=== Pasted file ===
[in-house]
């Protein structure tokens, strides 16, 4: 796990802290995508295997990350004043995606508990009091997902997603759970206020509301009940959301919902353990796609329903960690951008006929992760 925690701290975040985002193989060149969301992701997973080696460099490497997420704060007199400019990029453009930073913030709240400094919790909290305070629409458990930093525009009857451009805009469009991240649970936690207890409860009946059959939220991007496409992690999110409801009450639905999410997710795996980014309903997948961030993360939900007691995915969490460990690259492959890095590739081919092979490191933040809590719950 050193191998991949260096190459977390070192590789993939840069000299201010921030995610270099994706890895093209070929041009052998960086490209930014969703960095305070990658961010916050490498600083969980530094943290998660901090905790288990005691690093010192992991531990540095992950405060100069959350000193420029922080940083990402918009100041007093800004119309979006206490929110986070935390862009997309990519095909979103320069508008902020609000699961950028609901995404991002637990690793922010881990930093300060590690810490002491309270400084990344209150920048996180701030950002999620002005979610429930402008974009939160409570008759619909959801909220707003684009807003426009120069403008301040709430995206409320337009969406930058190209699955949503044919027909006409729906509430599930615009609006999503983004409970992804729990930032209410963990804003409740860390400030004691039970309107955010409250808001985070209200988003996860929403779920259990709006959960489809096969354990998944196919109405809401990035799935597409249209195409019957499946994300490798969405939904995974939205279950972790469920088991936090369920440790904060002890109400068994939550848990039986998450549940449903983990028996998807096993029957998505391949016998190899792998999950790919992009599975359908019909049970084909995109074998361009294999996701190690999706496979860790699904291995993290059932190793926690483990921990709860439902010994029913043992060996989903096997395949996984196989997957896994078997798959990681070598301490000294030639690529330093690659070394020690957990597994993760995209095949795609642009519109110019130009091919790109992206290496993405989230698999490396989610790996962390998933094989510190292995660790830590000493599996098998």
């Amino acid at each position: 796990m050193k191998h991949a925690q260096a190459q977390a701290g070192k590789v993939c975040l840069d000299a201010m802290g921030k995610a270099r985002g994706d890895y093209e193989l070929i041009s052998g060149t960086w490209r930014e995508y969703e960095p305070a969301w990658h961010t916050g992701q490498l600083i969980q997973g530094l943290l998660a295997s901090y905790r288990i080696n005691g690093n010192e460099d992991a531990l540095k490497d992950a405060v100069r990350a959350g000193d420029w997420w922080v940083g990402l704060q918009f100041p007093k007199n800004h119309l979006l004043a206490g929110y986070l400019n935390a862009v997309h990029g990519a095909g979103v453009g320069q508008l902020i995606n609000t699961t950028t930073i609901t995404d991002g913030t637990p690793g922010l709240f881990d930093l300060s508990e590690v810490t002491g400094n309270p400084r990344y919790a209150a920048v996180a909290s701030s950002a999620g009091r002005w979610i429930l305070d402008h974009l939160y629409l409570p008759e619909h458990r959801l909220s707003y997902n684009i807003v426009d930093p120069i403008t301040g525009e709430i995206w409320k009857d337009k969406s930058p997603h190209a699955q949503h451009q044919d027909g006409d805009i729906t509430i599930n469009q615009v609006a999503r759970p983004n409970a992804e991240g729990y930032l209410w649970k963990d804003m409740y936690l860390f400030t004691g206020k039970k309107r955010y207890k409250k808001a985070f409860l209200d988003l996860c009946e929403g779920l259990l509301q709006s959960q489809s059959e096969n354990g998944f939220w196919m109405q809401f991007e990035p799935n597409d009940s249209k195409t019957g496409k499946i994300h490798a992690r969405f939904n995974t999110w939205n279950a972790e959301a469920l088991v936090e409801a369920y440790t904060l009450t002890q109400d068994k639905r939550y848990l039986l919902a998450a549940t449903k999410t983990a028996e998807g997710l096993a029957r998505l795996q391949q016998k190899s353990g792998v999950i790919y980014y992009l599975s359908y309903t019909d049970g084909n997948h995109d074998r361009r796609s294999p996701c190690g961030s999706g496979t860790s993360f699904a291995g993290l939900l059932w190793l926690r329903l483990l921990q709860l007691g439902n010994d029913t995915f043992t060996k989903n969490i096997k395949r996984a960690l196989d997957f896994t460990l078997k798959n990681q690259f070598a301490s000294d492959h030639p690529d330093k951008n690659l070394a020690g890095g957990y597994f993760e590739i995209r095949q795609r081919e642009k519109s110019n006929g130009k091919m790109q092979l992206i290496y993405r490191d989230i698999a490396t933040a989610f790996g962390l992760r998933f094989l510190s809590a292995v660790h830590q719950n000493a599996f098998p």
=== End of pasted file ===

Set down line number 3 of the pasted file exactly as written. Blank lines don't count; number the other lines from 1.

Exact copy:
């Amino acid at each position: 796990m050193k191998h991949a925690q260096a190459q977390a701290g070192k590789v993939c975040l840069d000299a201010m802290g921030k995610a270099r985002g994706d890895y093209e193989l070929i041009s052998g060149t960086w490209r930014e995508y969703e960095p305070a969301w990658h961010t916050g992701q490498l600083i969980q997973g530094l943290l998660a295997s901090y905790r288990i080696n005691g690093n010192e460099d992991a531990l540095k490497d992950a405060v100069r990350a959350g000193d420029w997420w922080v940083g990402l704060q918009f100041p007093k007199n800004h119309l979006l004043a206490g929110y986070l400019n935390a862009v997309h990029g990519a095909g979103v453009g320069q508008l902020i995606n609000t699961t950028t930073i609901t995404d991002g913030t637990p690793g922010l709240f881990d930093l300060s508990e590690v810490t002491g400094n309270p400084r990344y919790a209150a920048v996180a909290s701030s950002a999620g009091r002005w979610i429930l305070d402008h974009l939160y629409l409570p008759e619909h458990r959801l909220s707003y997902n684009i807003v426009d930093p120069i403008t301040g525009e709430i995206w409320k009857d337009k969406s930058p997603h190209a699955q949503h451009q044919d027909g006409d805009i729906t509430i599930n469009q615009v609006a999503r759970p983004n409970a992804e991240g729990y930032l209410w649970k963990d804003m409740y936690l860390f400030t004691g206020k039970k309107r955010y207890k409250k808001a985070f409860l209200d988003l996860c009946e929403g779920l259990l509301q709006s959960q489809s059959e096969n354990g998944f939220w196919m109405q809401f991007e990035p799935n597409d009940s249209k195409t019957g496409k499946i994300h490798a992690r969405f939904n995974t999110w939205n279950a972790e959301a469920l088991v936090e409801a369920y440790t904060l009450t002890q109400d068994k639905r939550y848990l039986l919902a998450a549940t449903k999410t983990a028996e998807g997710l096993a029957r998505l795996q391949q016998k190899s353990g792998v999950i790919y980014y992009l599975s359908y309903t019909d049970g084909n997948h995109d074998r361009r796609s294999p996701c190690g961030s999706g496979t860790s993360f699904a291995g993290l939900l059932w190793l926690r329903l483990l921990q709860l007691g439902n010994d029913t995915f043992t060996k989903n969490i096997k395949r996984a960690l196989d997957f896994t460990l078997k798959n990681q690259f070598a301490s000294d492959h030639p690529d330093k951008n690659l070394a020690g890095g957990y597994f993760e590739i995209r095949q795609r081919e642009k519109s110019n006929g130009k091919m790109q092979l992206i290496y993405r490191d989230i698999a490396t933040a989610f790996g962390l992760r998933f094989l510190s809590a292995v660790h830590q719950n000493a599996f098998p």